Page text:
The Valhalla Dimension

Newton was right. Gravity sucks.

Then Einstein figured out that energy is matter and matter is energy and that gravity bends light and somehow they are all related through electromagnetism and the strong and weak nuclear forces. I guess that could be the unified theory of how the universe works.

This reminder of physics and quantum mechanics is important, because as throwers we need a unified theory. We need to know something of rocket science — velocity, vector, and altitude. As throwers, we live in the very physical realm where the laws that govern the universe govern us and the space-time continuum becomes the thrower’s circle. For us, the universe shrinks down to that seven foot ring, like a black hole that can swallow you up and crush you, or propel into a new dimension where champions are created — the Valhalla dimension.

All throwers get to that circle, the gravity of the sport drawing us in. Not all of us get to that dimension, however. To get there, all you have to do is figure out how best we can light the rocket, blast off, and get our Sputnik on the right trajectory so it lands somewhere out there past our imagination.

Einstein’s theories defined gravity. My theories defied gravity. I defied it for as long as I could. It was time well spent. You can defy it in your own individual and eccentric way if you choose, just as long as you try to defy.

The genius of Einstein was the that he had the mental force to make a universe of mistakes and keep going, eventually coming up with the best theory. Same with throwing. You lift and lift, you throw and throw, you pick apart the particles of your throw, parse the form, the speed, the motion, and try to freeze frame it. Then we learn from our mistakes if we can detect them.

Let’s call them rotational variances in space-time. Those little wobbles that are hard to detect, like the wobble in the orbit of Neptune, say.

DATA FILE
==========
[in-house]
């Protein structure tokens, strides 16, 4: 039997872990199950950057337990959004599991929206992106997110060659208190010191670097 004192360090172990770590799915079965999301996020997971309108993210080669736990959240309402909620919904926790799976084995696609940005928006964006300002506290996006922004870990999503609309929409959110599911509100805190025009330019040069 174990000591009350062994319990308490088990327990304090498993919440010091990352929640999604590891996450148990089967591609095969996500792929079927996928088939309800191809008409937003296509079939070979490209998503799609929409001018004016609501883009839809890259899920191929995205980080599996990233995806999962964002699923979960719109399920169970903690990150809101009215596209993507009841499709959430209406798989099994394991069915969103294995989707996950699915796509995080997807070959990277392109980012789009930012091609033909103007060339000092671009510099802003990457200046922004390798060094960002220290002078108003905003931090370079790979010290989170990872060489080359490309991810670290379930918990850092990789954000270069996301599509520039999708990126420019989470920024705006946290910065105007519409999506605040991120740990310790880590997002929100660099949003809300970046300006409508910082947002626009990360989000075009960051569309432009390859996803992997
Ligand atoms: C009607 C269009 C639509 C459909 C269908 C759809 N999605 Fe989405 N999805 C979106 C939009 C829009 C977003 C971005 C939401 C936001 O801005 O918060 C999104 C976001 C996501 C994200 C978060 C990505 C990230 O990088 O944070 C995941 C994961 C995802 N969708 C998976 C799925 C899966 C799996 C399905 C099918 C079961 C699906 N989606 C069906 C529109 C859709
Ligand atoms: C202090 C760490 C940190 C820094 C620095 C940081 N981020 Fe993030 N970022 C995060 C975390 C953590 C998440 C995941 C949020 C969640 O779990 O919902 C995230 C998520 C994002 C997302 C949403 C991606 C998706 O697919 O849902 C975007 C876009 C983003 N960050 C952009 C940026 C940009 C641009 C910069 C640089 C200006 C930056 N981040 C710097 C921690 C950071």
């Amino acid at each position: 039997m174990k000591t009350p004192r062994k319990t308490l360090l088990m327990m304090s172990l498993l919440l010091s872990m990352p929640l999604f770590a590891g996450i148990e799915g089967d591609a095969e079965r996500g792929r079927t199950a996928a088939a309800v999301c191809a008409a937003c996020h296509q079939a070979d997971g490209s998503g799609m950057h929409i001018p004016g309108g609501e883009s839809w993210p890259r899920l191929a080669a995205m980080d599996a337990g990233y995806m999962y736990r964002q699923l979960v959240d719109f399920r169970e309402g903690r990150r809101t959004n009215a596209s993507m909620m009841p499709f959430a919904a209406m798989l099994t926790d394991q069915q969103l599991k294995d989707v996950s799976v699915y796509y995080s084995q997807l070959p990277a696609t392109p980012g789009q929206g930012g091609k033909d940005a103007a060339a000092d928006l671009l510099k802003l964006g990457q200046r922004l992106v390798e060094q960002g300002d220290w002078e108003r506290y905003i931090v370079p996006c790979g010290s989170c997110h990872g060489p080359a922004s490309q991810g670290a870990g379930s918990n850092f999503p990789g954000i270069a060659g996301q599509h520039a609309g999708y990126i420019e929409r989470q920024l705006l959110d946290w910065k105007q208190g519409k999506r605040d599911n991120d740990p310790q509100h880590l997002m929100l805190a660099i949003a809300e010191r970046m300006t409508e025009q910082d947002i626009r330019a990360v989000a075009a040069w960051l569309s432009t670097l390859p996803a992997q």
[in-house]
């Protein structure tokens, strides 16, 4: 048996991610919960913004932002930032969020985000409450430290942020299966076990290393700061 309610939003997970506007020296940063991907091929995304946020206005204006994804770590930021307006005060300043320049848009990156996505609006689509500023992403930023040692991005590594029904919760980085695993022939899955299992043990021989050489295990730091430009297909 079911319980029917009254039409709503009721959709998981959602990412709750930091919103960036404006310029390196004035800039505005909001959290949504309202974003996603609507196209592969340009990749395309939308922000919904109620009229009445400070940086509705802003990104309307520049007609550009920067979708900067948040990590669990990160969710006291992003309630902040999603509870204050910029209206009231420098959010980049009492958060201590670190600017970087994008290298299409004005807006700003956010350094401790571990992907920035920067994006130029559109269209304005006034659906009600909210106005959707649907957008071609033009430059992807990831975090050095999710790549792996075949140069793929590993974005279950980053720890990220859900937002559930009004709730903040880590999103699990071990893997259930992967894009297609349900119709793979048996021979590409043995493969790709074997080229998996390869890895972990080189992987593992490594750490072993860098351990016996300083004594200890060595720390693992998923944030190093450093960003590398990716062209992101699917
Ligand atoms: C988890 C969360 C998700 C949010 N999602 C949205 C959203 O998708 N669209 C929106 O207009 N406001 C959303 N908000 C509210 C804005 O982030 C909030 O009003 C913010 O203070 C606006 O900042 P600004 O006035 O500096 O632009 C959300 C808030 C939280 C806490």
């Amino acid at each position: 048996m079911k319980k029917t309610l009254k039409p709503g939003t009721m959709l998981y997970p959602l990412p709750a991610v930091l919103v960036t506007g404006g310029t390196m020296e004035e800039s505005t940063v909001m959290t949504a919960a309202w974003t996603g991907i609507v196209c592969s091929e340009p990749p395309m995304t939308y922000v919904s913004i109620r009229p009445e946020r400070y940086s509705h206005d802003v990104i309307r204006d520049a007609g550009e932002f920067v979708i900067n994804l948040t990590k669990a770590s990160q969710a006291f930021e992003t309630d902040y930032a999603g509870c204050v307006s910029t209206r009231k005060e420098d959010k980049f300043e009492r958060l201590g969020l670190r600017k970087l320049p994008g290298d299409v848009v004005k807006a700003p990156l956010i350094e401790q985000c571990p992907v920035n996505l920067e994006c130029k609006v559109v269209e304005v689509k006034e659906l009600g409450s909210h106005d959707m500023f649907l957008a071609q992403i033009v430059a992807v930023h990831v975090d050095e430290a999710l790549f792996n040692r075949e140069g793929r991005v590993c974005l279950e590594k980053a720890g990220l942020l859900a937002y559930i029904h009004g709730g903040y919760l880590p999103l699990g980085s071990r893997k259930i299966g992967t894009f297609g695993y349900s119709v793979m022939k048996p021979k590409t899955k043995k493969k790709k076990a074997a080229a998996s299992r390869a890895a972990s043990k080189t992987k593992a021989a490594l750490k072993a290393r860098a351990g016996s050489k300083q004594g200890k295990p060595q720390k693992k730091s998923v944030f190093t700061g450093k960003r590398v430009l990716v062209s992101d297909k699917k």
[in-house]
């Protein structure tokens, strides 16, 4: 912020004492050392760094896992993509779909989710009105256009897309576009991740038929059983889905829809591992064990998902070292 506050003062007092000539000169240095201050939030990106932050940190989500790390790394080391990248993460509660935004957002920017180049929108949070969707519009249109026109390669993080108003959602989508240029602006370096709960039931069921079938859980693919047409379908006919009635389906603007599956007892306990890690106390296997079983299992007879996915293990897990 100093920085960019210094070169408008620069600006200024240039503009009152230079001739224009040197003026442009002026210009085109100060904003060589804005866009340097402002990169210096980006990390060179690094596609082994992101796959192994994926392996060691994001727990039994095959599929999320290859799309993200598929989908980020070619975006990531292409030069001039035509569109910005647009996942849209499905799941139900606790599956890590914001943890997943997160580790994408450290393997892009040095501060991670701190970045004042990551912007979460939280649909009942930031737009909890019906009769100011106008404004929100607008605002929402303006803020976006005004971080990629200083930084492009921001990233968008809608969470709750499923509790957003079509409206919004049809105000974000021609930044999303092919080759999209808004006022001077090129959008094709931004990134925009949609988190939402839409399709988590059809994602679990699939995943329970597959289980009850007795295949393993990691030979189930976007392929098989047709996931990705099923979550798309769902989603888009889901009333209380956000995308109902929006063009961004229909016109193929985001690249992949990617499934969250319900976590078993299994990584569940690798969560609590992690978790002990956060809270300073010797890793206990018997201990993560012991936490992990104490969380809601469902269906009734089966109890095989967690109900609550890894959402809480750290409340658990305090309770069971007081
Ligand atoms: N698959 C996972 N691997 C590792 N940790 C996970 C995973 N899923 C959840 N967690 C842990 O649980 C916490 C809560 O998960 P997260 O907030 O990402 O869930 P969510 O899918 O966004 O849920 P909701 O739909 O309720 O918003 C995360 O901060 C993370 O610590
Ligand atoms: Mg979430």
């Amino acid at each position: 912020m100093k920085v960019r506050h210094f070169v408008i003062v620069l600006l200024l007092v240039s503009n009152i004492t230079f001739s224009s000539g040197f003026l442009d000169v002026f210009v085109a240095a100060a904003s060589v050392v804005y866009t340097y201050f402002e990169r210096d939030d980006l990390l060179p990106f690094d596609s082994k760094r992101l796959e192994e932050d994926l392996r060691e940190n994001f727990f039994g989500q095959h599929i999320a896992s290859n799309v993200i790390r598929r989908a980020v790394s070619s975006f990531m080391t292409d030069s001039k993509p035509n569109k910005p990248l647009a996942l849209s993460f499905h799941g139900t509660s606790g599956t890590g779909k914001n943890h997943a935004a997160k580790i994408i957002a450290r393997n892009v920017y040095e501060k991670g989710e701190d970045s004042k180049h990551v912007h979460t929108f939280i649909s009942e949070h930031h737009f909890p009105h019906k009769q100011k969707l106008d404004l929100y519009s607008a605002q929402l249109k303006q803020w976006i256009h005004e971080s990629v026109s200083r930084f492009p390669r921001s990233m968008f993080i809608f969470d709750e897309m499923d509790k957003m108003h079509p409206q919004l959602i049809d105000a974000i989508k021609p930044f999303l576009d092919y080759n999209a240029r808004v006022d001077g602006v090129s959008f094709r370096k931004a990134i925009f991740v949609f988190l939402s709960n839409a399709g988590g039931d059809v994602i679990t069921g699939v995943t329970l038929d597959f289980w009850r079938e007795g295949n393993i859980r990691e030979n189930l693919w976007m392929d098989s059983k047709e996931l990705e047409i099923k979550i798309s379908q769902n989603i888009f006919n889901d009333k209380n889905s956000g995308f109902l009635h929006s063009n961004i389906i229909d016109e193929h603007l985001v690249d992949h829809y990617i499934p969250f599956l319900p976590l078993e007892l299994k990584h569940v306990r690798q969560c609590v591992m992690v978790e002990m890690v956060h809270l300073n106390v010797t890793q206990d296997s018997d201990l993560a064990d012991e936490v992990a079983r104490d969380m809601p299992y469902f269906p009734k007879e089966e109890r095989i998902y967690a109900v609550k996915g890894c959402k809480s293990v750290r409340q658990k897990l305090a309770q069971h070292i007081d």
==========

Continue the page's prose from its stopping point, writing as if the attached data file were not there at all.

What we strive for is rotational invariance in space-time. If this sounds like cosmic blather, that’s okay. The cosmos is right here in front of our faces and the rules apply.

But let’s come back from our orbit around the galaxy for a more practical application. Take a partially deflated basketball and place it on your head. Then do your rotational throw, nice and slow. Then do it again and again and again until the basketball stays put and doesn’t move. It becomes the axis of your rotation. Eventually replace the basketball with a Frisbee for a better challenge. Or a small flying saucer.

Controlling the head during the throw is important. If you start shaking your head all around, the basketball or the Frisbee is going to fall off into the black hole. This is a drill that you can practice almost anywhere at any time. It’s the Esparza drill, named after an old student. I had a kid who was terrible at this drill, but he went home and practiced for a year. When he came back to throwing camp, he could do 137 rotations without a hitch. He eventually got a full ride to Penn State as a thrower.

The Esparza Drill is a good way to get the variance out of your space-time continuum.

I bring this up because I watched the world championships. Some throwers closed their eyes and just blasted away. Some of them threw from the middle of the circle, using footwork that started off wrong. Then they over rotated and their head fell away from the release, when they should have been looking up, watching the shot — the Sputnik — leave the fingertips. The rotational variance did a lot of throwers in and the Germans beat us. And a glider beat the rotational throwers. Kudos to the linear technique. Their rocket science was better that day.

Work on your own theory. Work on the Esparza drill. Work on your own unified theory until there is no rotational variance, until there is no wiggle room.

By Brian Oldfield with George Houde

(this blog was originally posted on 9/28/2011)

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